A. Songs are elusive but good ones are even more elusive. I’m quite straightforward. Get the idea across in the first 30 seconds of a song—it’s always been my approach. The inspiration is the theme of getting out, or looking back on life, relationships, all of those themes seem to occur… And luckily those themes seem to be with me still. I don’t really have writer’s block. I keep jotting ideas down and then, when the time comes to make a song, I fish through them to see if anything lights a fire.
Q. You continue to be a global music icon. What do you think has helped you strike a chord with an international audience?
A. I still love what I do more than anything. I’m really grateful and privileged because I can still go out there and play and sing. And I can kind of feel like we are better than ever.
Q. How do you think you have evolved as a musician since your first album from 1980 to your latest one, Ultimate?
A. Well, I’ve learned that in order to continue to have a career, you have to tour. The challenges are how to develop it, so it’s always interesting for not only the audience, but for you as the artiste. The tour we are bringing to India took a couple of years of tuning and changing things.
Q. There have been many changes in the music industry over the last decade. Albums are streamed online and music apps dominate. Musicians, too, are more focused on releasing singles rather than finished albums. How have you adapted to these changes?
A. I’ve always made an album of music (10-12 songs) and released it. That still seems to be the way to some degree, but I can’t speak for everyone, because everyone is different.
Q. The culture of live concerts, globally, has come a long way. How significant are such shows for musicians trying to reach out to their audiences?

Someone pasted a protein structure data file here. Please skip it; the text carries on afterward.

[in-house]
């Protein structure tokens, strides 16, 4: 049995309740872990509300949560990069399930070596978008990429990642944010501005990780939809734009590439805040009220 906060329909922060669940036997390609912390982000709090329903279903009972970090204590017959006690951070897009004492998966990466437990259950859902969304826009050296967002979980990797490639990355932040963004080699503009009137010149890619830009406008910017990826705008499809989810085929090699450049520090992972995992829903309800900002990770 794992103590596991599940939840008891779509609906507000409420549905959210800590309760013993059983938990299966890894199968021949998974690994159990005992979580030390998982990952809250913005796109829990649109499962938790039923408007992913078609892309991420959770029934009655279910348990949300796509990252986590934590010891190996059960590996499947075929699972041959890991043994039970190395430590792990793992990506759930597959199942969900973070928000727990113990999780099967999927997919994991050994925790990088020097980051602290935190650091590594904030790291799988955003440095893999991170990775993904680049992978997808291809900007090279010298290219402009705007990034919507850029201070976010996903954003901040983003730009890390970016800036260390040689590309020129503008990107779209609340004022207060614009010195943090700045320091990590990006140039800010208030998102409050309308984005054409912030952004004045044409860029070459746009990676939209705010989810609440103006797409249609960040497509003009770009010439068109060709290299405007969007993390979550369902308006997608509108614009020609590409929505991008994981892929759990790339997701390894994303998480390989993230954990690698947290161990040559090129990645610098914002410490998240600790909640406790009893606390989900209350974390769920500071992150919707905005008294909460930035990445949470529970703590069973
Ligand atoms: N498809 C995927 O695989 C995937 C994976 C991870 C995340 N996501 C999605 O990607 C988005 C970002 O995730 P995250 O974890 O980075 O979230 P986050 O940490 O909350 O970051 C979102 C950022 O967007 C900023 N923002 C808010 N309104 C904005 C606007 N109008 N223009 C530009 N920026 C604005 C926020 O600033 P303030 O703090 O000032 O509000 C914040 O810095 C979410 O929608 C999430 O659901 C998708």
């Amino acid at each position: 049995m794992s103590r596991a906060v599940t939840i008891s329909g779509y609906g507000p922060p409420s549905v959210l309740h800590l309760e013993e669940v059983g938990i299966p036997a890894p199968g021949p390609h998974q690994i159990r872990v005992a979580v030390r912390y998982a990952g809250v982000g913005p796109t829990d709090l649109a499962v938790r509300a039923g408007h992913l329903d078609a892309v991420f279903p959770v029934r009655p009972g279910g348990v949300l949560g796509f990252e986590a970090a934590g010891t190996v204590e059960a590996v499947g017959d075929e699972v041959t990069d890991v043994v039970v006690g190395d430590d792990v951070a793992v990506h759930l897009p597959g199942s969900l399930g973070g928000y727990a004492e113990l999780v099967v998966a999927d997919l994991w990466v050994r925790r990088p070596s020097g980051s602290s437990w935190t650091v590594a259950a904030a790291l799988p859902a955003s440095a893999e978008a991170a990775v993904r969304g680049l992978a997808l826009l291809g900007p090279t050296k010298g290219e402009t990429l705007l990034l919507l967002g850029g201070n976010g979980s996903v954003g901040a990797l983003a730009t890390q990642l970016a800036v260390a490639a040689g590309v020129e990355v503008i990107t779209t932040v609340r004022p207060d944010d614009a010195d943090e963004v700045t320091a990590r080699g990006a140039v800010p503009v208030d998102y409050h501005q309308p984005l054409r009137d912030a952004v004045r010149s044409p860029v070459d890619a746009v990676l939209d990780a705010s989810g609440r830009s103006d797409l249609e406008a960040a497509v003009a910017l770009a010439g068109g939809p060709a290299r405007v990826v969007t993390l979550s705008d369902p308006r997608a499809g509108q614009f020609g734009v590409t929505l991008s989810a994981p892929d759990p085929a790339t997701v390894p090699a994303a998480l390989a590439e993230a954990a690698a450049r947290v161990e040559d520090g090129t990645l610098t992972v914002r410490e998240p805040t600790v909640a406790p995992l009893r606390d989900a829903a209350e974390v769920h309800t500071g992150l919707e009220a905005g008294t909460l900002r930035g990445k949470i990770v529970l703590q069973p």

A. Live shows have always been important, even if it was an empty club with three people in it. You learn how to present yourself and your music.
Q. Any upcoming projects that you are excited about?
A. I have an album coming up in 2019.
Q. You are also a keen photographer. What drove you towards photography? Is there anything specific you want to communicate through your pictures?
A. There was never any conscious decision, it just happened. I’d kept a kind of diary of my work on tour and recording sessions, and from there, I started taking portraits of friends. I started to take photography seriously at the end of the ’90s but there was lots of messing around before that. In the late ’80s I bought a Rolleiflex camera which sort of changed everything about photos for me. However, even then it never really occurred to me that I could manage both things. I’ve worked it out now. I suppose working on my book, Wounded:The Legacy of War, was the most memorable. I photographed around 30 severely wounded veterans from the British Armed Forces that had returned from Iraq and Afghanistan for my book and exhibition at Somerset House, London. It was a humbling experience.
Q. Do you approach photography as a means of creative self-expression, just as music surely is for you?
A. It all about creating something from nothing, and hopefully at the end of the work, you are left with something beautiful. I like the idea of waking up every day and making something beautiful, whether it is music or photography. I like the idea of starting with nothing and at the end of the day having something really nice to look at. That’s all it comes down to.